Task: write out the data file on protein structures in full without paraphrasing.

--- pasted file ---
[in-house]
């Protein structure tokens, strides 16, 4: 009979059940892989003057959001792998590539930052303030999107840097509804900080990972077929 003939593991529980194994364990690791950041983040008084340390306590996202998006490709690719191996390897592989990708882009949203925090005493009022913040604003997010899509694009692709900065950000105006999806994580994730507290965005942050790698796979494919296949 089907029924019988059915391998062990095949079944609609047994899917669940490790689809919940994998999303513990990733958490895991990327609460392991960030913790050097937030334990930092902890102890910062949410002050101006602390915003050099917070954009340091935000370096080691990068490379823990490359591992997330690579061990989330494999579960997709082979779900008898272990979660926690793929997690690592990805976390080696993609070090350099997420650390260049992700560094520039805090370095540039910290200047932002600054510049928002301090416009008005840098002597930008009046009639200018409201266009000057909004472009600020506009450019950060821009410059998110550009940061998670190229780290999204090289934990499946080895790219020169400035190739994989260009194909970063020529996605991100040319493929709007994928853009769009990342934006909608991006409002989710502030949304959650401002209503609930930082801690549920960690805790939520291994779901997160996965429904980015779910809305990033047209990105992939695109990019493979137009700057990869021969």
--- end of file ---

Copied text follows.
[in-house]
């Protein structure tokens, strides 16, 4: 009979059940892989003057959001792998590539930052303030999107840097509804900080990972077929 003939593991529980194994364990690791950041983040008084340390306590996202998006490709690719191996390897592989990708882009949203925090005493009022913040604003997010899509694009692709900065950000105006999806994580994730507290965005942050790698796979494919296949 089907029924019988059915391998062990095949079944609609047994899917669940490790689809919940994998999303513990990733958490895991990327609460392991960030913790050097937030334990930092902890102890910062949410002050101006602390915003050099917070954009340091935000370096080691990068490379823990490359591992997330690579061990989330494999579960997709082979779900008898272990979660926690793929997690690592990805976390080696993609070090350099997420650390260049992700560094520039805090370095540039910290200047932002600054510049928002301090416009008005840098002597930008009046009639200018409201266009000057909004472009600020506009450019950060821009410059998110550009940061998670190229780290999204090289934990499946080895790219020169400035190739994989260009194909970063020529996605991100040319493929709007994928853009769009990342934006909608991006409002989710502030949304959650401002209503609930930082801690549920960690805790939520291994779901997160996965429904980015779910809305990033047209990105992939695109990019493979137009700057990869021969």